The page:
Another RCT – Edoxaban plus aspirin versus dual antiplatelet therapy in endovascular treatment of patients with peripheral artery disease (ePAD) – investigated the safety and efficacy of edoxaban to prevent loss of patency following endovascular treatment.21 This trial compared the use of edoxaban plus aspirin versus conventional treatment with dual antiplatelet therapy (clopidogrel and aspirin) in 275 symptomatic patients (29% who were claudicant). Lesions were mainly located in the superficial femoral artery and stents were used in about 54% of patients in each group.
There were no major or life-threatening bleeding events in the edoxaban group while there were two major and two life-threatening bleeding events in the clopidogrel group. After 6 months of observation, there was a lower incidence of restenosis/reocclusion with edoxaban compared with clopidogrel, although this was not statistically significant (30.9% versus 34.7%; RR 0.89; 95% CI [0.59–1.34]; p=0.643). Although there is evidence of a real advantage of using edoxaban over clopidogrel, the authors concluded that larger and longer-term trials should confirm those findings.
Other Direct Anticoagulants
Other direct anticoagulants can inhibit the thrombin directly rather than acting on Factor Xa and they are mainly dabigatran (univalent) and bivalirudin (BIV) which is bivalent and IV administration only. Dabigatran is a DOAC that is mainly used in the prevention of stroke/embolism in patients with non-valvular AF, or VTE prevention in patients undergoing hip surgery.3 There is a paucity of evidence about the use of this DOAC for PAD with only an observational analysis by Lopes et al. finding dabigatran comparable to the other DOACs in terms of stroke/MI/all-cause mortality rates, being lower than warfarin.22 However, no specific results were focused on the long-term effect on peripheral artery atherosclerosis.
In regard to BIV, RCTs for percutaneous coronary interventions have shown that BIV had a significant advantage of decreasing procedural bleeding over UFH due to its very short half-life.23 A contemporary systematic review has analysed the efficacy of BIV versus UFH in peripheral endovascular interventions excluding intracardiac procedures.24 Generally, patients who received BIV had significantly reduced risks of MACCE, net adverse clinical events, major and minor vascular complications, compared with the unfractionated UFH group. Patients who received BIV had a lower but non-significant odds of major bleeding (OR 0.72; 95% CI [0.47–1.11], minor bleeding (OR 0.74; 95% CI [0.55–1.00]) and transfusion.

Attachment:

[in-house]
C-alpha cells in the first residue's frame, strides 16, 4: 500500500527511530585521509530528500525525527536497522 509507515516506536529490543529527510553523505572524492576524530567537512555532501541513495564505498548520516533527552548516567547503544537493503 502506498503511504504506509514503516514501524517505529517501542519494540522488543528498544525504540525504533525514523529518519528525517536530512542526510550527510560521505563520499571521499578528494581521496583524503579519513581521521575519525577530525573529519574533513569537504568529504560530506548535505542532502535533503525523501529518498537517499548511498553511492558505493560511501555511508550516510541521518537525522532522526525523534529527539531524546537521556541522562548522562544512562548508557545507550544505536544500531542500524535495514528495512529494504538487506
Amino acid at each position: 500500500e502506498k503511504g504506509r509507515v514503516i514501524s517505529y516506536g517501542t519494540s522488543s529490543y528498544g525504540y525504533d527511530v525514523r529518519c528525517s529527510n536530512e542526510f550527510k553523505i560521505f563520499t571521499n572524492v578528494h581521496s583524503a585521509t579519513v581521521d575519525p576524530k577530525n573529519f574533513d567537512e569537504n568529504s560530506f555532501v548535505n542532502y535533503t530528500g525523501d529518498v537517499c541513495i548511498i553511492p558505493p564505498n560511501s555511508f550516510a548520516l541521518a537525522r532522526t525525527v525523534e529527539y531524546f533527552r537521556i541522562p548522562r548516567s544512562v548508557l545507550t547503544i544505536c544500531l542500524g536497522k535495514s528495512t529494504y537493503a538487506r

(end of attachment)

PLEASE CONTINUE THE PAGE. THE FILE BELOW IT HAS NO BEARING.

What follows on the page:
The Main Characteristics of Anticoagulants
From the enrolled studies that reported postprocedural limb amputation, the difference between BIV and UFH was not significant, suggesting that the incidence of stent thrombosis may be similar between BIV and UFH. Given the equivocal results, the authors conclude that BIV may be chosen solely as an alternative procedural anticoagulant to UFH.
Large clinical studies are ongoing in the US and should provide meaningful information on treatments for people with PAD. The Best Endovascular Versus Best Surgical Therapy in Patients With Critical Limb Ischemia (BEST-CLI) trial, is an open-label RCT plans to enrol 2,100 patients at 120 centres in the US and Canada.25 A concurrent registry is planned and will capture real-world antithrombotic therapy in patients with critical limb ischaemia.
Another study named DUAL Pathway Inhibition to Improve Endothelial Function in Peripheral Artery Disease (DUAL-PAD; NCT04218656), is still recruiting and will provide information about endothelial function in patients on low-dose rivaroxaban plus aspirin (100 mg) versus aspirin (100 mg) alone.
LMWH represents the leading drug for perioperative management of patients with PAD. Otherwise oral anticoagulation with warfarin/cumarols is mostly used in patients who need this for AF or DVT and have symptomatic PAD. A certain benefit may be to maintain patency of lower-limb bypass grafts, considered at risk.
In regard to DOACs, there is now level 1b evidence regarding the long-term benefit of low-dose rivaroxaban plus aspirin that is recommended by the most recent ESC guidelines for people with diabetes.
Finally, the additional risk of bleeding over aspirin alone still remains. The appropriate anticoagulation regimen for patients with PAD should be decided by balancing ischaemic and bleeding risks for individual patients when selecting the type, dose and intensity of antithrombotic therapies (Table 1).